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Yogurt and Turmeric Found to Have Medicinal Properties

A recently aired special on CNN by famous doctor Sanjay Gupta discussed the possibility of using food as medicine. I was intrigued by this idea and thought I would look into the foods and flavor ingredients that have dual purposes mentioned in the special: yogurt and turmeric.

Turmeric is a spice mainly found in Indian and Pakistani dishes often used in making curry with anti-inflammatory, antioxidant and possibly anti-cancer properties. Curcumin is a component in turmeric that some studies have found can stop the growth of different kinds of tumors.

It couldn’t hurt to add this spice to some of your cooking, especially if you’re into hot and spicy foods. Some stomachs may not be able to handle turmeric. You’ve probably seen movies spoof people having diarrhea after going to an Indian restaurant- turmeric is spice to blame. Most girls will remember a certain episode of Sex and the City when Miranda goes on a date and udders the phrase “You’re just not that into me” after her dates cuts things short after dining on Indian cuisine.

Yogurt also has medicinal properties. I’m a big believer in yogurt to help supplement natural bacteria that you may lose through treatment with antibiotics. Antibiotics don’t always discriminate between good and bad bacteria. The good bacteria, called normal flora, lives in your digestive tract, on your skin- everywhere, really. When taking a course of antibiotics, the good and bad bacteria are wiped out leaving you susceptible to a secondary infection. In women, this can manifest as a yeast infection, so double check with your pharmacist first before you eat yogurt.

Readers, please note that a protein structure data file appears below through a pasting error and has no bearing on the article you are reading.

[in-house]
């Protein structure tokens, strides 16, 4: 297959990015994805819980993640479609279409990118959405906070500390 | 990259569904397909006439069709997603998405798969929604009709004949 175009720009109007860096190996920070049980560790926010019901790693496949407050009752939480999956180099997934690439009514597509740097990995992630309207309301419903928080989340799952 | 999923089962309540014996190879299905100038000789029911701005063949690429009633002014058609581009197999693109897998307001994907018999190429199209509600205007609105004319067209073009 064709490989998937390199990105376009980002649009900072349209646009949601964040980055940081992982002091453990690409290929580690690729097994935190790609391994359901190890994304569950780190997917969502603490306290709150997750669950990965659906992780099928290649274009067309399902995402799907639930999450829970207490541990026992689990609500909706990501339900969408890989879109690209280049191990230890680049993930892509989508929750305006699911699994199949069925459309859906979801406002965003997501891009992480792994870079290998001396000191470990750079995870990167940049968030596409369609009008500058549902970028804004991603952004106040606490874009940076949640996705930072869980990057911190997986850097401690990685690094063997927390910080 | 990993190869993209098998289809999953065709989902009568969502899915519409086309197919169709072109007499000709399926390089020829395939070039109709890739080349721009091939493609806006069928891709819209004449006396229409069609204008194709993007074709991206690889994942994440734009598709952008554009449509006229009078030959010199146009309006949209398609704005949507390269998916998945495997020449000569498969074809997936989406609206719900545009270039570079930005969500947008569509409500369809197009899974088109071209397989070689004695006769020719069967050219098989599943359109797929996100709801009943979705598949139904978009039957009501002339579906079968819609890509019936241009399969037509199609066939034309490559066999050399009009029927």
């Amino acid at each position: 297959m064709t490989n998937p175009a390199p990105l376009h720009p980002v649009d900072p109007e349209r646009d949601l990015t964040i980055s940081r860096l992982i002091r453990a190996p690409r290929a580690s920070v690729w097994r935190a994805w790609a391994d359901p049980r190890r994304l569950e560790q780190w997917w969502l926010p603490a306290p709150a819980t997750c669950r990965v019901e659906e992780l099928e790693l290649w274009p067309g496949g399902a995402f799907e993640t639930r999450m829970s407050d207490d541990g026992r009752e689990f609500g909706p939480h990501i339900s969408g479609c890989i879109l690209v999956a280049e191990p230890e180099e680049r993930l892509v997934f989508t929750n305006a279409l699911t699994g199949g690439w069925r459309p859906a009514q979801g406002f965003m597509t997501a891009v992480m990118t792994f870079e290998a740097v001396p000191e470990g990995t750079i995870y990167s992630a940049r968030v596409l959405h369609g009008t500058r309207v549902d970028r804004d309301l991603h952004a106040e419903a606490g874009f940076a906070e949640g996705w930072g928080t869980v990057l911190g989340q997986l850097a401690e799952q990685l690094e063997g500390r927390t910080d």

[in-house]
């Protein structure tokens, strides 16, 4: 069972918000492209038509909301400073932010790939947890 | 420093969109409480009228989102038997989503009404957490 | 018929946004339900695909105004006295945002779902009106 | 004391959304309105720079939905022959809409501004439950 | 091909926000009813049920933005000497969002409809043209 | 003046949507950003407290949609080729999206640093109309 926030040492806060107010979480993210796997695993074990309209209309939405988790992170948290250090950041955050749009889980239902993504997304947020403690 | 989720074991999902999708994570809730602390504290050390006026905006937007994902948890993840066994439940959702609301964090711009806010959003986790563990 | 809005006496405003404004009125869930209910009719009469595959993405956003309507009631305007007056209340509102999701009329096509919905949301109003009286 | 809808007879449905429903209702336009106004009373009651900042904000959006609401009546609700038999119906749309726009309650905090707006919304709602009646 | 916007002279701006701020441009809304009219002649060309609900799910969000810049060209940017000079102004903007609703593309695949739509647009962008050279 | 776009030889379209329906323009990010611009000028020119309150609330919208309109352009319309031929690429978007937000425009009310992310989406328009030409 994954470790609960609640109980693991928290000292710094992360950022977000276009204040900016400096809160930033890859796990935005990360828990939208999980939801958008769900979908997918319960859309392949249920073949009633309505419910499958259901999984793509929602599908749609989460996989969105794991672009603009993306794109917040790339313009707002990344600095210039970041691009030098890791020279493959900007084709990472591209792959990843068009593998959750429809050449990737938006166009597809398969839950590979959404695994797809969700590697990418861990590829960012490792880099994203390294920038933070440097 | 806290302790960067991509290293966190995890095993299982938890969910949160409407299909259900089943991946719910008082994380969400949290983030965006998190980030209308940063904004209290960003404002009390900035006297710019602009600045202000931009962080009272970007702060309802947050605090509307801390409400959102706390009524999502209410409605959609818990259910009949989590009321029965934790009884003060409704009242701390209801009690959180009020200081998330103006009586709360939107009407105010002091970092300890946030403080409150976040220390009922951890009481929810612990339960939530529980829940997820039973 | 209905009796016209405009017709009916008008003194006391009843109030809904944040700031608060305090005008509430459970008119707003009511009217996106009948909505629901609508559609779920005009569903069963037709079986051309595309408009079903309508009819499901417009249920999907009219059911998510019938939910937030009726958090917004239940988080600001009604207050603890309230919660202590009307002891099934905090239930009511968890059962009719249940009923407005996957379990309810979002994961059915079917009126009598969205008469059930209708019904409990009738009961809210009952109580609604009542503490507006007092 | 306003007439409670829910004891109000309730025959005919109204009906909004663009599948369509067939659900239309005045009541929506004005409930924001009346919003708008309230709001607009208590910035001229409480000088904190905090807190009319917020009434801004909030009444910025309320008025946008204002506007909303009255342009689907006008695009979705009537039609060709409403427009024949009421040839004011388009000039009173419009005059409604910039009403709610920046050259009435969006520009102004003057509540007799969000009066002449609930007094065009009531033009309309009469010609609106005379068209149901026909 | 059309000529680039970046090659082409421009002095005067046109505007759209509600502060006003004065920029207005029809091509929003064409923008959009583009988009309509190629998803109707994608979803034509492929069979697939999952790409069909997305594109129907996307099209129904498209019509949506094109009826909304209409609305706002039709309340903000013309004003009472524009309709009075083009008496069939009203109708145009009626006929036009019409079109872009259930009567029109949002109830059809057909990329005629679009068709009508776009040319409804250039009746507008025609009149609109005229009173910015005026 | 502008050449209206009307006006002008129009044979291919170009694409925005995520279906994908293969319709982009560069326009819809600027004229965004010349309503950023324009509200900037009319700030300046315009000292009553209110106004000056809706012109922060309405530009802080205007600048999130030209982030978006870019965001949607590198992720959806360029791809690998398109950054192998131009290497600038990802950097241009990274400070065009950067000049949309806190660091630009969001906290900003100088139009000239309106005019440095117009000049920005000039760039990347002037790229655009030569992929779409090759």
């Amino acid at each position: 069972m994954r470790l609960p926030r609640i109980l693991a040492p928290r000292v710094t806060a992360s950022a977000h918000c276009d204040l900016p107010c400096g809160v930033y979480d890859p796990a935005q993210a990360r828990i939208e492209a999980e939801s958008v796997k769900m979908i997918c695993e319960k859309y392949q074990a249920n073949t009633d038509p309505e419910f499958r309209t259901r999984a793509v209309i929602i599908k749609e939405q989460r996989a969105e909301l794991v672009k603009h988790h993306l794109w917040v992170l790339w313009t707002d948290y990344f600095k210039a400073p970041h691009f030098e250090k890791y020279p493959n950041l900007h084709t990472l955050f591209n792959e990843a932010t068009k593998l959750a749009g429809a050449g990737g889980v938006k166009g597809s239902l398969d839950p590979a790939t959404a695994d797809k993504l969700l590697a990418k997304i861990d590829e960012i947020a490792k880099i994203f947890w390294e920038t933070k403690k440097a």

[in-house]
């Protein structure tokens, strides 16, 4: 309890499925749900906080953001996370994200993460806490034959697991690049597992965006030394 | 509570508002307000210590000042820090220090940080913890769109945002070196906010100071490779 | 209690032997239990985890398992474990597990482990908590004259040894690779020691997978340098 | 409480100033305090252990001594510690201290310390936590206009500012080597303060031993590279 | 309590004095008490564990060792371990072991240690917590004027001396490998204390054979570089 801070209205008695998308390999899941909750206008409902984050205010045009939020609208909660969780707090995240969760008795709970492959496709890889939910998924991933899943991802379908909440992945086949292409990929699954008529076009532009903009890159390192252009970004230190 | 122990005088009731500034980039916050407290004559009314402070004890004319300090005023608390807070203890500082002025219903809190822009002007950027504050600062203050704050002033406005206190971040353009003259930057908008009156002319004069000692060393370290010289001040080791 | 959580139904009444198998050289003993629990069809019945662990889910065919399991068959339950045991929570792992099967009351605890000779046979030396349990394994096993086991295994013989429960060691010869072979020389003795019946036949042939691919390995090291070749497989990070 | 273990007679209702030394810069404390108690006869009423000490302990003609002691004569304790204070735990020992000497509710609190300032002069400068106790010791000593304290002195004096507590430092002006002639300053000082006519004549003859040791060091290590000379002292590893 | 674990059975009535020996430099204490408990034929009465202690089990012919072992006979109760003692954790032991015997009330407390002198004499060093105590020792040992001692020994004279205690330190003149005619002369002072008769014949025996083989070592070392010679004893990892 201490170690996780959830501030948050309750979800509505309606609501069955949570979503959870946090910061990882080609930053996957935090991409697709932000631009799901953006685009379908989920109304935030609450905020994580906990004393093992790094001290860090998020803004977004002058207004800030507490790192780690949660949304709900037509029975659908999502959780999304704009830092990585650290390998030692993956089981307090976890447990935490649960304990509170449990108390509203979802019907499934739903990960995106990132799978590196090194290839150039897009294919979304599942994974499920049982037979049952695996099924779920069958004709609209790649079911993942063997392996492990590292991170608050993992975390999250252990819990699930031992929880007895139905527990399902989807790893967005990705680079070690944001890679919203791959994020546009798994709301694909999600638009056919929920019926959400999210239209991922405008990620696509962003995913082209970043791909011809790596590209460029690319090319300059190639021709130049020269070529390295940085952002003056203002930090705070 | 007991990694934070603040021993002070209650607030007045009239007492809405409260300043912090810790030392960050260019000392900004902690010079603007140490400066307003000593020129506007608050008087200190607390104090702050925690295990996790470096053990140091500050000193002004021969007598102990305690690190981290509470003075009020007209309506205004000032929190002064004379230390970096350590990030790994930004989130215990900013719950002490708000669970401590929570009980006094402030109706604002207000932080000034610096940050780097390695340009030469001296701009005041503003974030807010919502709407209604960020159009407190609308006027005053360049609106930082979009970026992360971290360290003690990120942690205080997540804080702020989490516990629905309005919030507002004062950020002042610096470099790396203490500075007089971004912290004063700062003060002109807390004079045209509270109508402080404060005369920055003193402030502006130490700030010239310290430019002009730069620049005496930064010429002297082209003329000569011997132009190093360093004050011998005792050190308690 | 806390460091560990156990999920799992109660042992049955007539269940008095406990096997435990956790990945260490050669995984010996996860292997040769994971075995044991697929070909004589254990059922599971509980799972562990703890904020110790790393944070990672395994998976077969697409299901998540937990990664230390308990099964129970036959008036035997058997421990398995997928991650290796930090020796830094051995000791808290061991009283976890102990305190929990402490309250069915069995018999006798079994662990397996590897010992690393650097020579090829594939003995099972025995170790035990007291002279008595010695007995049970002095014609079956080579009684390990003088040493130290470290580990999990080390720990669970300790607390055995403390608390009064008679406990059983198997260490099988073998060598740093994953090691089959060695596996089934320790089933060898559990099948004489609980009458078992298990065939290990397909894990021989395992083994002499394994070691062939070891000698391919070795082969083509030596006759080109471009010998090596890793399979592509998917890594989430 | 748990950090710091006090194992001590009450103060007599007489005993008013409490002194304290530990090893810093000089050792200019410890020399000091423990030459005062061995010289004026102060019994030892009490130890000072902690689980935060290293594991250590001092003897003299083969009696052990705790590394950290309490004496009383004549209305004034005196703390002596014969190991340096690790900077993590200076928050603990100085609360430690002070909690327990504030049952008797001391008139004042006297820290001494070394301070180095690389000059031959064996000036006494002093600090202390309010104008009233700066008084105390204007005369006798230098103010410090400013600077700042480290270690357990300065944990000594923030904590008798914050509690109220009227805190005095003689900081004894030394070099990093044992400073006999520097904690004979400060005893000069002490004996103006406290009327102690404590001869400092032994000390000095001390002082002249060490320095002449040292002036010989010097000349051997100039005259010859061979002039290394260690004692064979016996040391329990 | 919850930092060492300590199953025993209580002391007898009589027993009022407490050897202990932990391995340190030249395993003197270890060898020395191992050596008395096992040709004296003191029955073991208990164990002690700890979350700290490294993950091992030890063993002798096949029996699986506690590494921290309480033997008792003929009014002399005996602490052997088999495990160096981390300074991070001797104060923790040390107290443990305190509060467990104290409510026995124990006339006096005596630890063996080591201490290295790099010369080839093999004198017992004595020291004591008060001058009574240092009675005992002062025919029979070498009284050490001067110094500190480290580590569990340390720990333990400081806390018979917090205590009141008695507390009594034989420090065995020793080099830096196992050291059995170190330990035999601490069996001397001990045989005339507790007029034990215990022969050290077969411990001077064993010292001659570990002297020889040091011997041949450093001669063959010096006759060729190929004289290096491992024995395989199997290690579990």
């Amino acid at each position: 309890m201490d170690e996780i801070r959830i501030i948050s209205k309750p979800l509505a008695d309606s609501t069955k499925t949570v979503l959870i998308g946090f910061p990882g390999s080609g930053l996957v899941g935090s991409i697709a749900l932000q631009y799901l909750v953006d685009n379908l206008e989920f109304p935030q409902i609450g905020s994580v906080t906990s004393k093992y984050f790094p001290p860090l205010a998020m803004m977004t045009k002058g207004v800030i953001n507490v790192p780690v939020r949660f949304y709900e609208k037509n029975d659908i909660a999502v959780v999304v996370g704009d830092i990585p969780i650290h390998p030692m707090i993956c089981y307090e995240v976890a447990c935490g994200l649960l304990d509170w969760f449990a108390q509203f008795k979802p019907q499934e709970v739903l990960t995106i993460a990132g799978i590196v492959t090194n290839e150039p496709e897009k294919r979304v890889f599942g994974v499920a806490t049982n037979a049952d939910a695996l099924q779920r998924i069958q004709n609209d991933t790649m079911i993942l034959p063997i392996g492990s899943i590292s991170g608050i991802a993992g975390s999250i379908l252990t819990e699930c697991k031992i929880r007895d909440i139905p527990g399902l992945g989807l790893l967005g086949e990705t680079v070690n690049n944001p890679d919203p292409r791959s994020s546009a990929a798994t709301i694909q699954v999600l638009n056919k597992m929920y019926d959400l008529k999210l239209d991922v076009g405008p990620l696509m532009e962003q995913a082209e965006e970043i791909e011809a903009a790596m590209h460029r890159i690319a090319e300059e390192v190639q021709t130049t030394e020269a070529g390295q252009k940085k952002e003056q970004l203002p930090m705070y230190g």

The calcium in your yogurt may bind to any antibiotic you are taking, and make it less effective. You will need to space any calcium, vitamins and other supplements 2 hours before or 2 hours after your antibiotic. Basically, they shouldn’t be in your stomach at the same time, otherwise you may end up doing another round of antibiotics and suffer nasty side effects like diarrhea.

Being a pharmacist, I’ve always tried to promote a healthy lifestyle, but living one myself has been a different story.  I am finally seeing food in a different light using it as fuel and not for comfort. Before you scarf down your meal, find out what it is you are truly eating and if those ingredients can benefit your health. The power of food can be really eye-opening.

Via CNN.com

Also Read:

Eating Healthy on a Dime: Homemade Yogurt

Dannon Yogurt Drops Misleading Health Claims

September 27th, 2011

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